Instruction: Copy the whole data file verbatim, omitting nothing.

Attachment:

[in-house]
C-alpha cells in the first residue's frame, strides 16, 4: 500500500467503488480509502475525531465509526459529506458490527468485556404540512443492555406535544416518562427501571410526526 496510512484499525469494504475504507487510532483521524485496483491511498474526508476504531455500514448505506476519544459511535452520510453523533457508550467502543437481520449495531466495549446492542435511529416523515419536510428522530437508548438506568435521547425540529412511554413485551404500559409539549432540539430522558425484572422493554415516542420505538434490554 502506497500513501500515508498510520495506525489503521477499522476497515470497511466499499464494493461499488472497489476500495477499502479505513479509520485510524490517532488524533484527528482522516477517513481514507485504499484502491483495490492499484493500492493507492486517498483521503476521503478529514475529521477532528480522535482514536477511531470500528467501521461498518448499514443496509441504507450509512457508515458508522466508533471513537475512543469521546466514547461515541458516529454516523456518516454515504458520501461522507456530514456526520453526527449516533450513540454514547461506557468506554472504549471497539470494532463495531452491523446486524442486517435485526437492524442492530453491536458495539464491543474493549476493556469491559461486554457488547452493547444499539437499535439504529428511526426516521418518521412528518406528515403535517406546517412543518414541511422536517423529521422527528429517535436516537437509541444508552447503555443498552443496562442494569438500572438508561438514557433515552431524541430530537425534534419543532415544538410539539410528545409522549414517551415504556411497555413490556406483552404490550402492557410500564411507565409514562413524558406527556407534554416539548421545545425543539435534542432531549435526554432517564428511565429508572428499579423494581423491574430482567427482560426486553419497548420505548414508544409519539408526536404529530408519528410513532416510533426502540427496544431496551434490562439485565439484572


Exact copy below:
[in-house]
C-alpha cells in the first residue's frame, strides 16, 4: 500500500467503488480509502475525531465509526459529506458490527468485556404540512443492555406535544416518562427501571410526526 496510512484499525469494504475504507487510532483521524485496483491511498474526508476504531455500514448505506476519544459511535452520510453523533457508550467502543437481520449495531466495549446492542435511529416523515419536510428522530437508548438506568435521547425540529412511554413485551404500559409539549432540539430522558425484572422493554415516542420505538434490554 502506497500513501500515508498510520495506525489503521477499522476497515470497511466499499464494493461499488472497489476500495477499502479505513479509520485510524490517532488524533484527528482522516477517513481514507485504499484502491483495490492499484493500492493507492486517498483521503476521503478529514475529521477532528480522535482514536477511531470500528467501521461498518448499514443496509441504507450509512457508515458508522466508533471513537475512543469521546466514547461515541458516529454516523456518516454515504458520501461522507456530514456526520453526527449516533450513540454514547461506557468506554472504549471497539470494532463495531452491523446486524442486517435485526437492524442492530453491536458495539464491543474493549476493556469491559461486554457488547452493547444499539437499535439504529428511526426516521418518521412528518406528515403535517406546517412543518414541511422536517423529521422527528429517535436516537437509541444508552447503555443498552443496562442494569438500572438508561438514557433515552431524541430530537425534534419543532415544538410539539410528545409522549414517551415504556411497555413490556406483552404490550402492557410500564411507565409514562413524558406527556407534554416539548421545545425543539435534542432531549435526554432517564428511565429508572428499579423494581423491574430482567427482560426486553419497548420505548414508544409519539408526536404529530408519528410513532416510533426502540427496544431496551434490562439485565439484572